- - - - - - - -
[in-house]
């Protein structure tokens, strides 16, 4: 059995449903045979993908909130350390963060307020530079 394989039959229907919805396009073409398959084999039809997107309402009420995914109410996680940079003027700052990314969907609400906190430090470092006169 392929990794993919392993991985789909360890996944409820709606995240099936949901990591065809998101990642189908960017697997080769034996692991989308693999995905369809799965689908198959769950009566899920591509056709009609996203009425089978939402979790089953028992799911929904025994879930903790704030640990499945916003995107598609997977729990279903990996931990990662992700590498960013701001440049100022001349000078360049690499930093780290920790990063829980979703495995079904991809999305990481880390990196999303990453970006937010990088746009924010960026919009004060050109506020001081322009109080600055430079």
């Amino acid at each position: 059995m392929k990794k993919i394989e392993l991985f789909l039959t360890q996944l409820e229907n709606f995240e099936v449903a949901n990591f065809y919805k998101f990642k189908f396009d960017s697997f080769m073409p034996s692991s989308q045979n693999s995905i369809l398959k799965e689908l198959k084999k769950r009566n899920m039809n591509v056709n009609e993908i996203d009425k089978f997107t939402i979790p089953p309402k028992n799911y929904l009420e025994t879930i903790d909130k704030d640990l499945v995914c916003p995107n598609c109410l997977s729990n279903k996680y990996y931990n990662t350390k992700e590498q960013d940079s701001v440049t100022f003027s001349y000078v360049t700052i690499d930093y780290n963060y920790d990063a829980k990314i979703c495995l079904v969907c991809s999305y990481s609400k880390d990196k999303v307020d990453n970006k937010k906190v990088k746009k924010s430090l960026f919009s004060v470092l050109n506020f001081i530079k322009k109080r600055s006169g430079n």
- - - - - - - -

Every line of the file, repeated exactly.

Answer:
[in-house]
């Protein structure tokens, strides 16, 4: 059995449903045979993908909130350390963060307020530079 394989039959229907919805396009073409398959084999039809997107309402009420995914109410996680940079003027700052990314969907609400906190430090470092006169 392929990794993919392993991985789909360890996944409820709606995240099936949901990591065809998101990642189908960017697997080769034996692991989308693999995905369809799965689908198959769950009566899920591509056709009609996203009425089978939402979790089953028992799911929904025994879930903790704030640990499945916003995107598609997977729990279903990996931990990662992700590498960013701001440049100022001349000078360049690499930093780290920790990063829980979703495995079904991809999305990481880390990196999303990453970006937010990088746009924010960026919009004060050109506020001081322009109080600055430079």
């Amino acid at each position: 059995m392929k990794k993919i394989e392993l991985f789909l039959t360890q996944l409820e229907n709606f995240e099936v449903a949901n990591f065809y919805k998101f990642k189908f396009d960017s697997f080769m073409p034996s692991s989308q045979n693999s995905i369809l398959k799965e689908l198959k084999k769950r009566n899920m039809n591509v056709n009609e993908i996203d009425k089978f997107t939402i979790p089953p309402k028992n799911y929904l009420e025994t879930i903790d909130k704030d640990l499945v995914c916003p995107n598609c109410l997977s729990n279903k996680y990996y931990n990662t350390k992700e590498q960013d940079s701001v440049t100022f003027s001349y000078v360049t700052i690499d930093y780290n963060y920790d990063a829980k990314i979703c495995l079904v969907c991809s999305y990481s609400k880390d990196k999303v307020d990453n970006k937010k906190v990088k746009k924010s430090l960026f919009s004060v470092l050109n506020f001081i530079k322009k109080r600055s006169g430079n």